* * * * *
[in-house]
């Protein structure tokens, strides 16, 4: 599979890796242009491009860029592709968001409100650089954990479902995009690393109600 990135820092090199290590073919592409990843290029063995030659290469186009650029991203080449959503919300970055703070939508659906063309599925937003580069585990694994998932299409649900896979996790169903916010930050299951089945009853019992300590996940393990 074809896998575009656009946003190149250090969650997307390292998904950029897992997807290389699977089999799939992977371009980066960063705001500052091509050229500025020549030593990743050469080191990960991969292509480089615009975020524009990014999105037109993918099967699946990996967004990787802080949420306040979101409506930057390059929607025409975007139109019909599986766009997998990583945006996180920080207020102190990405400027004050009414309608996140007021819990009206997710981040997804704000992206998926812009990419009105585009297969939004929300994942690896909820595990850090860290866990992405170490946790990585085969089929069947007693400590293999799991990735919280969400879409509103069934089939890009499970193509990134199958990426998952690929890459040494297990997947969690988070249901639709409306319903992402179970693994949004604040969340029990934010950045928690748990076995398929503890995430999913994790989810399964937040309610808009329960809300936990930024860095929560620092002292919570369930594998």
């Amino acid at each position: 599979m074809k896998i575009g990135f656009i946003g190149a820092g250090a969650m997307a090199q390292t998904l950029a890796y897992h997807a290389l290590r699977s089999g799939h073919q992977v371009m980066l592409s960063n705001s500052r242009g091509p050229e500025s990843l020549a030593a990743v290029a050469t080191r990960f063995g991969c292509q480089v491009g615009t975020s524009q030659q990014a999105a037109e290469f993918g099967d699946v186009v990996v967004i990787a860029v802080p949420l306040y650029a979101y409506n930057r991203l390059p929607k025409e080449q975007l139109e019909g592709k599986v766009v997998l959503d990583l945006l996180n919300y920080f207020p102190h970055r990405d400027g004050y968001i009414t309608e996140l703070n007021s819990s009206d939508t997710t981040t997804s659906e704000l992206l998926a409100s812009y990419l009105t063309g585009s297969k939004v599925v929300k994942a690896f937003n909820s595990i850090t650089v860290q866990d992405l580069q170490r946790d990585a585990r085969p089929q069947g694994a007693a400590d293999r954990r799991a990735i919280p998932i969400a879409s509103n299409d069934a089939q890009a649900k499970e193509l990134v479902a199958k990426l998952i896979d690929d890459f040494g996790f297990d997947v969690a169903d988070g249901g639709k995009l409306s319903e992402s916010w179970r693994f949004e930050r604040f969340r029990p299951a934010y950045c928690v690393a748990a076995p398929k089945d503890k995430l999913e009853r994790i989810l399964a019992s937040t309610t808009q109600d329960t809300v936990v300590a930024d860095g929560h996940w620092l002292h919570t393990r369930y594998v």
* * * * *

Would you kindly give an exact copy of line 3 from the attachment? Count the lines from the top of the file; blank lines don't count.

């Amino acid at each position: 599979m074809k896998i575009g990135f656009i946003g190149a820092g250090a969650m997307a090199q390292t998904l950029a890796y897992h997807a290389l290590r699977s089999g799939h073919q992977v371009m980066l592409s960063n705001s500052r242009g091509p050229e500025s990843l020549a030593a990743v290029a050469t080191r990960f063995g991969c292509q480089v491009g615009t975020s524009q030659q990014a999105a037109e290469f993918g099967d699946v186009v990996v967004i990787a860029v802080p949420l306040y650029a979101y409506n930057r991203l390059p929607k025409e080449q975007l139109e019909g592709k599986v766009v997998l959503d990583l945006l996180n919300y920080f207020p102190h970055r990405d400027g004050y968001i009414t309608e996140l703070n007021s819990s009206d939508t997710t981040t997804s659906e704000l992206l998926a409100s812009y990419l009105t063309g585009s297969k939004v599925v929300k994942a690896f937003n909820s595990i850090t650089v860290q866990d992405l580069q170490r946790d990585a585990r085969p089929q069947g694994a007693a400590d293999r954990r799991a990735i919280p998932i969400a879409s509103n299409d069934a089939q890009a649900k499970e193509l990134v479902a199958k990426l998952i896979d690929d890459f040494g996790f297990d997947v969690a169903d988070g249901g639709k995009l409306s319903e992402s916010w179970r693994f949004e930050r604040f969340r029990p299951a934010y950045c928690v690393a748990a076995p398929k089945d503890k995430l999913e009853r994790i989810l399964a019992s937040t309610t808009q109600d329960t809300v936990v300590a930024d860095g929560h996940w620092l002292h919570t393990r369930y594998v």